NAVAL SUBMARINE BASE KINGS BAY — The United States and United Kingdom are still weighing options on how to address a so-called "gap" in the UK's airborne anti-submarine warfare capability.

During an April 14 and 15 tour of US capabilities, UK defense procurement minister Philip Dunne and US Deputy Secretary of Defense Bob Work acknowledged that the two nations continue to discuss how the Pentagon can provide their British counterparts coverage until the first British P-8 aircraft come online.

"Right now, this is one of the things that Philip has asked me, what are some of the things we might be able to consider," Work said. "So we're going to talk with the Navy and see what might be able to be worked out. But there's nothing firm right now."

The UK is without an indigenous maritime patrol aircraft capability following a decision in 2010 to axe its fleet of Nimrod aircraft for budgetary reasons. However, that has widely been viewed as a mistake, and November's Strategic Defense and Security Review (SDSR) included a decision to procure nine P-8 aircraft to reinstate that capability.

Those planes will not be operational until 2019, at a time when the increasing presence of Russian nuclear submarines in the North Atlantic has spooked some in London.

Several possible sightings of Russian boats in the approaches to the Royal Navy's nuclear submarine base at Faslane, Scotland, have resulted in US and other NATO allies drafting in maritime patrol aircraft to mount a search for the vessels.

During a December visit to Washington, UK Secretary of State for Defence Michael Fallon raised the issue of how the US could assist the UK with maritime surveillance with Secretary of Defense Ash Carter. At the time, Fallon said "we need" that capability, citing the "increase in Russian submarine activity" during the past year.

In comparison to Fallon, Dunne downplayed the gap during his US tour, which in addition to a P-8 flight included checking out F-35B and Trident missile facilities in the southern United States.

"We are concerned to make sure we have capability for the time when our carrier comes into service…which in effect will be 2020," Dunne said. "So the duration of the gap is narrowing quite rapidly now and that's going to be one of its primary roles, to keep our carrier safe. So we think there won't be a gap in that respect, as the carrier won't be functioning until the P-8s arrive.

Although Work avoided going into detail, he did offer a hint as to what that solution may look like by pointing out that the European Reassurance Initiative, a $3.4 billion fund from the US in European defense, includes funding to retrofit a base at Keflavik, Iceland to fit P-8s.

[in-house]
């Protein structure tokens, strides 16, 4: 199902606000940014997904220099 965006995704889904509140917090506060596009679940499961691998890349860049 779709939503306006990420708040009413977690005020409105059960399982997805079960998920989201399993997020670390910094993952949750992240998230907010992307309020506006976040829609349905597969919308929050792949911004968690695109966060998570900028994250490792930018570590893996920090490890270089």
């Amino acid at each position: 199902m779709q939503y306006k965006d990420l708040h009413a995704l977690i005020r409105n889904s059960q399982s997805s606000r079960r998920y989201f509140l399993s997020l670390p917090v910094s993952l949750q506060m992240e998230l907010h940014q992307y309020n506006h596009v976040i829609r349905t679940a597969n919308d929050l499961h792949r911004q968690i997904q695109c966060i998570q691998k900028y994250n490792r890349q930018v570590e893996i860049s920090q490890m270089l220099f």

That project, a $21.4 million investment, includes doing modifications to the existing hangar door to allow the P-8As to fit inside for maintenance, as well as reinforcing the hangar floor to accommodate the weight of the plane and other fixes.

If the US ran P-8 surveillance missions from Keflavik, it would give them a chance to catch and track any Russian submarines coming towards the UK.

Work also said the US is "committed" to making sure there are no interruptions to the P-8 line that could lead to delays in the United Kingdom getting ahold of the plane. That commitment also means ensuring that UK pilots and sensor operators are trained and ready to go when those planes finally arrive.

British crews have been training on US Navy P-8's and other maritime aircraft following the Nimrod program cancellation.

The program, known as Seedcorn, is aimed at maintaining British anti-submarine and anti-surface warfare skills. As many as British 20 crew have at any one time been embedded with the USN on P-8 operations.

Dunne also confirmed that the United Kingdom still plans to operate US weapons on its P-8 fleet when the planes first come online, before potentially transitioning to British weapons in the future, the nation's head of military procurement has confirmed.

The equipment on the UK P-8s will "initially" be the same as the US Navy operates, Dunne said. "On the P-8, we are looking at essentially an off the shelf, [foreign military sales] purchase. It's a [commercial off-the-shelf] capability. We are looking at acquihiring the same suite of capability as the US Navy operate.

"There may be some communications stuff that we need to introduce but as far as the capability is concerned it's coming sort of as is, fully formed," he added.

Asked if there was a timetable for when UK equipment might end up on the P-8, Dunne simply said "no."

Andrew Chuter in London contributed to this report.


Twitter: @AaronMehta

Aaron Mehta was deputy editor and senior Pentagon correspondent for Defense News, covering policy, strategy and acquisition at the highest levels of the Defense Department and its international partners.

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